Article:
Ice Patch Archeology Resource Brief
Ice patches develop at high elevations when snow and ice accumulate to levels that do not completely melt in the summer. Over years, the patches become stable and the snow turns into low-density ice. Items deposited on an ice patch by wind, animals, or humans can be frozen for centuries. Unlike glaciers, ice patches do not move at all, so encased objects remain in the same spot. Researchers studying ice patches identify and document artifacts and organic materials left behind as the ice melts. Such finds can include animal bones and scat, leaves deposited by wind, fragments of ancient wood, and lost Native American artifacts.
Unlike other archeological sites, ice patches can bring more recent objects to the same level as older ones by intermittently melting. Because of this, in a single summer a melting ice patch can release artifacts that originated centuries apart. Recovered artifacts and organic materials help to illustrate the climate and human use at the ice patch in previous times. Studying ice patches and their contents is a truly interdisciplinary pursuit, involving climate science, archeology, paleoecology, ethnography, and traditional tribal knowledge. Ancient organic matter reveals the makeup of vanished ecosystems, while human artifacts help shed light on how people interacted with the land.
Native American hunters knew that big game frequented these ice patches for refuge from heat and insects, and that ice patches were dependable hunting spots. Objects found at archeological sites throughout North America include spear points, arrow shafts, and leather leggings.
Status and Trends
From 2009-2013, a collaborative research team investigated 46 of Glacier National Park’s ice patches. The Glacier National Park Ice Patch Project’s purpose was to document ice patch melting, collect remains of ancient plants and animals, and to protect Native American cultural artifacts associated with hunting and travel in Glacier’s high-elevation regions.
Ice patches in Glacier National Park were dated by taking ice core samples. Results indicate that ice at the bottom of the patches could be over 6,000 years old. This means that the deepest parts of an ice patch have been frozen for millennia, and may soon melt completely for the first time since their initial formation.
During their investigation of Glacier National Park’s ice patches, the research team did not locate any human artifacts. The team was only able to investigate a small percentage of the park’s ice patches, and the existence of human artifacts in other ice patches is still likely. The researchers did, however, find paleoecological materials— ancient wood fragments, leaves, and feces—that ranged from 5,300 years-old to 160 years-old, according to radiocarbon dating. Some of the wood fragments collected were yew, a species no longer found in Glacier’s high country, suggesting that perhaps this species once existed at higher elevations when the climate was warmer. The research team also found the first confirmed evidence of bison in the high mountains of the park.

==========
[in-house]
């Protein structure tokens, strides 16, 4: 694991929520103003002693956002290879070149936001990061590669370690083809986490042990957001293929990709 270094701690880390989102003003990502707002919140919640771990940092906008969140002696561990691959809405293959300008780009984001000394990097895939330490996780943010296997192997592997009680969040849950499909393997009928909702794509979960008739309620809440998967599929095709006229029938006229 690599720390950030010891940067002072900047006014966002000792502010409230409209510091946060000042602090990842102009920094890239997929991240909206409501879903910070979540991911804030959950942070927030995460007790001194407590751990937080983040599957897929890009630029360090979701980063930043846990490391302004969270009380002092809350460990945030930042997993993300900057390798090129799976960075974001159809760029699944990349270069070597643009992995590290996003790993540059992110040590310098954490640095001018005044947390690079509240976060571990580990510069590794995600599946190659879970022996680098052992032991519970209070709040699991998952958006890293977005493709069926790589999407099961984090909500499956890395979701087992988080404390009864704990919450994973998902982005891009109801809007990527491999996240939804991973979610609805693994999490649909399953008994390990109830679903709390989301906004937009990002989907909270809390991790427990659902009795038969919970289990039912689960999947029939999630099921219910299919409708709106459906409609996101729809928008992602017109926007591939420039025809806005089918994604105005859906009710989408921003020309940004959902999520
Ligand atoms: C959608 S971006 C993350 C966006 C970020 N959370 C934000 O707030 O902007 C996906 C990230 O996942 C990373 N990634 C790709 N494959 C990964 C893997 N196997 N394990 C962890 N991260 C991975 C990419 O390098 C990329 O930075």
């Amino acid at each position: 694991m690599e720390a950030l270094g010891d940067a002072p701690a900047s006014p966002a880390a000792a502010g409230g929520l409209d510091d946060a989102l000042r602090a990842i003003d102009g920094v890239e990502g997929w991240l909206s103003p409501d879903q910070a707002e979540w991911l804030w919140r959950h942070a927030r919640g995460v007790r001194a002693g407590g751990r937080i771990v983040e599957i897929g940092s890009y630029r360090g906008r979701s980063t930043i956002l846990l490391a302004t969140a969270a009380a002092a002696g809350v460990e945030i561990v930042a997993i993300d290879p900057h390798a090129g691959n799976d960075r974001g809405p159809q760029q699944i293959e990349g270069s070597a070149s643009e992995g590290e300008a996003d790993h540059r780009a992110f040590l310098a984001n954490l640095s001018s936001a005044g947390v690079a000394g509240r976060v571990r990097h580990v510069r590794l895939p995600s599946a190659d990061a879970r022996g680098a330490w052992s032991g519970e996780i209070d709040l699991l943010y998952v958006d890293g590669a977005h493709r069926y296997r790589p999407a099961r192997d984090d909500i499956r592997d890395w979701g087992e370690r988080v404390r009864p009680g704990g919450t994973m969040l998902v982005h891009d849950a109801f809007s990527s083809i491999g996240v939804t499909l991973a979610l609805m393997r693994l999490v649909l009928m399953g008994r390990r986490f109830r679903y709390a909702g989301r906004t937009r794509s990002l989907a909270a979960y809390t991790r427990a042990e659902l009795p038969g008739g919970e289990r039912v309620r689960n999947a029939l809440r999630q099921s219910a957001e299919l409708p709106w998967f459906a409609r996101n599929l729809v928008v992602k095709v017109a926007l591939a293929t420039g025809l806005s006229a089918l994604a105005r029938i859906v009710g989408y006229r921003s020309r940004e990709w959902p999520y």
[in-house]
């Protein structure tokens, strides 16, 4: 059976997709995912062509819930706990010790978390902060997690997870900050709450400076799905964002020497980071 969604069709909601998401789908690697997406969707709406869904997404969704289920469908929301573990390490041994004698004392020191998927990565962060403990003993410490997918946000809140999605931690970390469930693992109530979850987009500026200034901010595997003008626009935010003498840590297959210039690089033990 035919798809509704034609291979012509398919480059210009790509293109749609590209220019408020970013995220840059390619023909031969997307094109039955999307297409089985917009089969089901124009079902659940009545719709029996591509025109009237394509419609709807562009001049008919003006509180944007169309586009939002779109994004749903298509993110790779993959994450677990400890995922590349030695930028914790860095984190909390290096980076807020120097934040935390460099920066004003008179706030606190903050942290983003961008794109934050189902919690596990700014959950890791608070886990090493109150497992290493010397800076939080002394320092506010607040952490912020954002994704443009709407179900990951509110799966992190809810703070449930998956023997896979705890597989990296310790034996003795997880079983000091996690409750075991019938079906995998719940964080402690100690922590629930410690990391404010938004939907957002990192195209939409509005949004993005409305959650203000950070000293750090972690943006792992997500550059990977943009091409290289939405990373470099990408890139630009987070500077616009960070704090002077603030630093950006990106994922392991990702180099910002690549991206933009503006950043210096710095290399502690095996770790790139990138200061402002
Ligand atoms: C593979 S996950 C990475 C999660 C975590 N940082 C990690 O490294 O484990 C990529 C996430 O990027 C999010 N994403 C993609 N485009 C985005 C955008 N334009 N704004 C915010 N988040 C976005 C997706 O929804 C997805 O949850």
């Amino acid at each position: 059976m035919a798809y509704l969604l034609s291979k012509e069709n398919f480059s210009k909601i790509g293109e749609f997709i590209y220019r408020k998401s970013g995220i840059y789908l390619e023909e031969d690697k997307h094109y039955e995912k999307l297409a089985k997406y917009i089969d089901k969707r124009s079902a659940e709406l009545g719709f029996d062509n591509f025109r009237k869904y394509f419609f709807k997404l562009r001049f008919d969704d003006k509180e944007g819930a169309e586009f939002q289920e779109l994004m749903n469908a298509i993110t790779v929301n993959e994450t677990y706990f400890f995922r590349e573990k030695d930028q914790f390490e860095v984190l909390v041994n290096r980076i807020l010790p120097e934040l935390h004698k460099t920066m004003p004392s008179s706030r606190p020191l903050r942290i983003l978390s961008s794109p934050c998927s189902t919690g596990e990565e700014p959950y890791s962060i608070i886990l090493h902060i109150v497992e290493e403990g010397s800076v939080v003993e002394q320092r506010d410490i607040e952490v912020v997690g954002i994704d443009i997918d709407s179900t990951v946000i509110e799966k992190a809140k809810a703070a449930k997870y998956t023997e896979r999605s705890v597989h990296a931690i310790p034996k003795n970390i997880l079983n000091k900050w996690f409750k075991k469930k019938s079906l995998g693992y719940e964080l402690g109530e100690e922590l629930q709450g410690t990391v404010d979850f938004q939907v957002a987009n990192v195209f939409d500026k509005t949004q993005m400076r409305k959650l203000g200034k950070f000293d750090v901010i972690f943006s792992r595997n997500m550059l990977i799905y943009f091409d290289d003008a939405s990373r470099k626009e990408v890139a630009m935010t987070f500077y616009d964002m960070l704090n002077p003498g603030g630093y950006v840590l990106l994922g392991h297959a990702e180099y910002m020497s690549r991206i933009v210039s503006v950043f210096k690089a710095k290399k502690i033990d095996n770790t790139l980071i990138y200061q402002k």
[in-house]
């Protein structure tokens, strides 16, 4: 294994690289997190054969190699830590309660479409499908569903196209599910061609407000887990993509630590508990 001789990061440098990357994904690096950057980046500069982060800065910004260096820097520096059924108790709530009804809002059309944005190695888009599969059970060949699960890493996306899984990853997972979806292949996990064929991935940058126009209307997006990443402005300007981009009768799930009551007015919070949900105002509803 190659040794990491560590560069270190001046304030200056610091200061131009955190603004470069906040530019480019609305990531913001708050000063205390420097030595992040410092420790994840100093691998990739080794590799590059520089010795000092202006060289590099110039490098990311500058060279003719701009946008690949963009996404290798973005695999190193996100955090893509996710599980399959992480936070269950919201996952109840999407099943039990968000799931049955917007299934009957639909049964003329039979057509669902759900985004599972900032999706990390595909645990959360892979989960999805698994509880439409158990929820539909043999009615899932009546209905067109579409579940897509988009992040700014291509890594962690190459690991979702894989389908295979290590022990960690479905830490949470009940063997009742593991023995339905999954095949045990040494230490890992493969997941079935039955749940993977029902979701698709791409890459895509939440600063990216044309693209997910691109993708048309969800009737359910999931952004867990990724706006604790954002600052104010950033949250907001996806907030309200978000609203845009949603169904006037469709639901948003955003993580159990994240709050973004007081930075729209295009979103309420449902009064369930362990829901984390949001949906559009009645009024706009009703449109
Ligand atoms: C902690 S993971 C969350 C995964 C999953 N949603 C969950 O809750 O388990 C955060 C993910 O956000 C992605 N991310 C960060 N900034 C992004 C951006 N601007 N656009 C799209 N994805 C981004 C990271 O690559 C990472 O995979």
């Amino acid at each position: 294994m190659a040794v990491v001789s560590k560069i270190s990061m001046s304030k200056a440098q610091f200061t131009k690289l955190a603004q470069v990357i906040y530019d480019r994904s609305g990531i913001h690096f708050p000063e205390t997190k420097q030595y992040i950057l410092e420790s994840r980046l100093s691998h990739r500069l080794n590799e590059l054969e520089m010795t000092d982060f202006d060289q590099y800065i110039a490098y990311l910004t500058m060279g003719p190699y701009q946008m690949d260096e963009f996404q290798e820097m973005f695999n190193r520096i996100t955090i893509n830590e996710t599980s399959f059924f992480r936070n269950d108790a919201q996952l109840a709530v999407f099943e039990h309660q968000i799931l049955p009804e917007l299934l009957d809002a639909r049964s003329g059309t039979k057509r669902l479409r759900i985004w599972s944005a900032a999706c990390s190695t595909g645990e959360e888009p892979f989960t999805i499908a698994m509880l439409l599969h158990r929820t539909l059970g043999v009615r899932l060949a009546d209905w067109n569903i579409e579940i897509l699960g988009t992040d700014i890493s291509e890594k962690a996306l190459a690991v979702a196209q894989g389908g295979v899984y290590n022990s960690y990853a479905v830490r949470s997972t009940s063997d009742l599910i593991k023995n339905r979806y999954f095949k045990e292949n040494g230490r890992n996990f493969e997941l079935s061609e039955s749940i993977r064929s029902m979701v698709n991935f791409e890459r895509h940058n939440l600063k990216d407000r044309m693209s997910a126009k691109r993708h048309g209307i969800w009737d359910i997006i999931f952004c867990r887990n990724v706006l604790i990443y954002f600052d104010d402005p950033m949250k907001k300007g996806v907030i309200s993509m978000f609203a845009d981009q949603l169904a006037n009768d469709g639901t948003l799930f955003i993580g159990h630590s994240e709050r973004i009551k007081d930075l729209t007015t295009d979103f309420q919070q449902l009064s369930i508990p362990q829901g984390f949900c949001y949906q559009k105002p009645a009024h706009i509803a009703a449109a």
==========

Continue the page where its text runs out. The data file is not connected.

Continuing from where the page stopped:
Glacier National Park is well known for its melting glaciers. Increasing temperatures have reduced the 150 estimated glaciers in 1850 to just 25 today. Ice patches are melting too; current estimates predict that eventually all perennial ice patches will be lost as annual temperatures increase. As the ice patches melt, more objects will be uncovered, making continued monitoring increasingly important.
Of the Glacier Ice Patch Project’s successes, perhaps the longest lasting will be the establishment of field and laboratory protocols for recovery, handling, analysis, and documentation of Native American artifacts. A blend of science and tribal heritage values, these protocols were developed in close consultation with tribal partners and are now used for all discovery situations in Glacier National Park. In recognition of the robust collaboration between the National Park Service and tribal and university partners, the Department of Interior awarded the Glacier Ice Patch Project the 2012 Partners in Conservation Award.
In order to educate the public on ice patch archeology, researchers and Glacier National Park staff are developing interpretive materials, including a website, in coordination with the Confederated Salish and Kootenai Tribes and the Blackfeet Nation. As funding permits, the park will continue to target ice patches for archeological survey, particularly during high melt years.
Ice Patch Archeology Resource Brief (191 KB)